MCA DNA: Richard Hunt

The MCA celebrates the life and artistic achievements of Richard Hunt, one of Chicago’s most accomplished artists, with an MCA DNA exhibition of his sculptures and drawings. For the last sixty years, Hunt—who turns 80 in 2015—has created bronze and steel sculptures that explore lyrical forms, the sublime possibilities of abstraction, and the reconciliation of the organic and the industrial. He has also created countless drawings, applying linear gestures and a sense of movement to his works in both media.

It was about 1955 when I made some things that I thought I would show and enter into an exhibition or take to an art fair or something. And then low and behold some people bought it.

The direct metal technique of developing sculpture basically describes, well, what it says: working directly with metal. And at the time, it made sense to make that distinction, because there was metal sculpture, most often cast.

One of the things about this direct metal approach is that you can put things together and then take them apart. It’s not like, you know, sawing off a piece of wood and then deciding, "Oh, I shouldn’t have done that," and trying to glue it back together. The process of

welding, cutting things, forming them, repositioning them, is just part of it. So it’s much more free and improvisatory in a way.

Then, another thing is, part of the process of sort of working on a large thing, you take a large piece of metal, and then you cut something out. Then you got a smaller piece of metal you just stack over here, put it in a pile. So actually I have my own sources within the studio. You know, I’m always looking out for metal.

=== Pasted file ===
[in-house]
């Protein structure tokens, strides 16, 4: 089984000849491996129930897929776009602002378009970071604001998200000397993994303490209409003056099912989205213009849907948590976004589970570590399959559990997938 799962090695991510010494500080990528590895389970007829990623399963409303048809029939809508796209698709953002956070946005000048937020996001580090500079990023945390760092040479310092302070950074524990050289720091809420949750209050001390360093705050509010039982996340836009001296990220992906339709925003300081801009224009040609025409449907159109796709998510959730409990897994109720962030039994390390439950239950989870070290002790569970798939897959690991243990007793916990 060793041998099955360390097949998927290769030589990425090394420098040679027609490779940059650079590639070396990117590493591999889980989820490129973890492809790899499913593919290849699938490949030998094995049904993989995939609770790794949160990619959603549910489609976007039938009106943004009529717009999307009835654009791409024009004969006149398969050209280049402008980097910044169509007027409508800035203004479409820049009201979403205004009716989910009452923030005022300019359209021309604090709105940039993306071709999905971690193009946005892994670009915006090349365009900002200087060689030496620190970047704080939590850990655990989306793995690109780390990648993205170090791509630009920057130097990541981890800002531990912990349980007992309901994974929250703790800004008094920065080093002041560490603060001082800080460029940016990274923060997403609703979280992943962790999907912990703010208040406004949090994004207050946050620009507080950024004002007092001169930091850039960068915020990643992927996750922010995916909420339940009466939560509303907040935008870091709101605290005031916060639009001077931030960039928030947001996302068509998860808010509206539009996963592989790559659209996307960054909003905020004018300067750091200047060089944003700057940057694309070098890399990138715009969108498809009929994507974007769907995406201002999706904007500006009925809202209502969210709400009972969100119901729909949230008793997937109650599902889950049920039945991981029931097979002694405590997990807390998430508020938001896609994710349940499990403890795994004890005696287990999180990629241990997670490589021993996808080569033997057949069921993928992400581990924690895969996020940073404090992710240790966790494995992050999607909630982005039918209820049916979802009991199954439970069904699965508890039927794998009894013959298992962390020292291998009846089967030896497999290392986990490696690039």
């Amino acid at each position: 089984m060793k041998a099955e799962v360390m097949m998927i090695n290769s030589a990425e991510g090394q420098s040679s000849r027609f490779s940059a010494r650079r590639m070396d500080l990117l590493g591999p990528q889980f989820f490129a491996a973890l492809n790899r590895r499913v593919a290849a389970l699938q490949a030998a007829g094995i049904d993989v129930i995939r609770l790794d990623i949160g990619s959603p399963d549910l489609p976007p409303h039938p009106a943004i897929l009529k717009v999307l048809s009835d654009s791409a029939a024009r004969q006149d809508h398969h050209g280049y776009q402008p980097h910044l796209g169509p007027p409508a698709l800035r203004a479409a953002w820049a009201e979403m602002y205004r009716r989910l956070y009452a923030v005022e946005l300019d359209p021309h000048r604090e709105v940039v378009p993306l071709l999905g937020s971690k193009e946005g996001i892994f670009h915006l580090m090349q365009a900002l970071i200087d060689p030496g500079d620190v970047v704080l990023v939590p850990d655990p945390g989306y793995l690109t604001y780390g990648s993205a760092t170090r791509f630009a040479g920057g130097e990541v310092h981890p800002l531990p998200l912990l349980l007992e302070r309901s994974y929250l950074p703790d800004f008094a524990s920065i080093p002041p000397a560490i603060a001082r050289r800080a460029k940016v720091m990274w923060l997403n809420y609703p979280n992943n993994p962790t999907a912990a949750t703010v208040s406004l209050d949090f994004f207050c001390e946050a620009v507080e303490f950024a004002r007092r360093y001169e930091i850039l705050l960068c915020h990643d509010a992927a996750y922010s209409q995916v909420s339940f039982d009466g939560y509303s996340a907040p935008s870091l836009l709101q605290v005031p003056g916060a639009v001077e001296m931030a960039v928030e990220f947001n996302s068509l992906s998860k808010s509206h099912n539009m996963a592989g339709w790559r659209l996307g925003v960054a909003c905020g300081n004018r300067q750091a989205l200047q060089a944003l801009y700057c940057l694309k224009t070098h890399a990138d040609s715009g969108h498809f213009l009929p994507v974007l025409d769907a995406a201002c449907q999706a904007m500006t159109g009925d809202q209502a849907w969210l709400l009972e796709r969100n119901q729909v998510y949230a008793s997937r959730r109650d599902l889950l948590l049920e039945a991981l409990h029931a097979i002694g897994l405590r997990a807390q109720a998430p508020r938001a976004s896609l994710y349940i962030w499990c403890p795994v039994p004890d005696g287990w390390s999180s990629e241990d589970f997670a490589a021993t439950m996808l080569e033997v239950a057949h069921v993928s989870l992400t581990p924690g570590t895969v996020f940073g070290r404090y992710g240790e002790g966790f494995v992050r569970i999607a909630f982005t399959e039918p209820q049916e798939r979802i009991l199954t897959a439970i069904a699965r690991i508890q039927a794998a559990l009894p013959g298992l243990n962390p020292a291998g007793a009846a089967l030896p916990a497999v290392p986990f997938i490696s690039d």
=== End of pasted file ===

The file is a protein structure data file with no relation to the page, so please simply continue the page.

The idea of being able to make something, using the tensile strength

inherent in the metals, so you can have something here,

you can weld something here, have it stick out there,

and weld something else on it, again, was another way of kind of opening up . . .

Then the idea of sort of freedom within the medium. So it was about exploring space, about freedom. And as a matter of fact, it takes a cue from the musical idea of theme and variation.

And there’s the idea of space. I mean the way forms develop in space, and the way it kind of—sound expands in space. So anyway, there’s this idea of space and exploring it . . .

It’s been interesting to me. In terms of flight, man’s interest in flight—okay, so he sees a bird flying. And how initially people thought they fashioned wings and flapped their arms and kept falling.

But anyway, then the development of the air foil. And, of course,

one of the things I like about working using metal, and most wings these days are made of metal. So just in my own experience, just like the history of man, you see birds flying that interest you, and then you see other kind of things that fly.

Then of course, another thing are fins. Water is another medium that you either want to stay up in or go down below and come back up.

I guess that would set a work of art apart from some other work—either work of nature, or work of some design. Its look isn’t an expression of its functionality. And of course, what its functionality is something interesting to debate, discuss.

The word "freedom" comes up as I’m talking about things a lot. One of the things I like about what art suggests, the practice of it, the use of it, is that artists are, or make themselves, free enough to make it. And other people are free enough to choose it, look at it, utilize it, for whatever use they can find for it.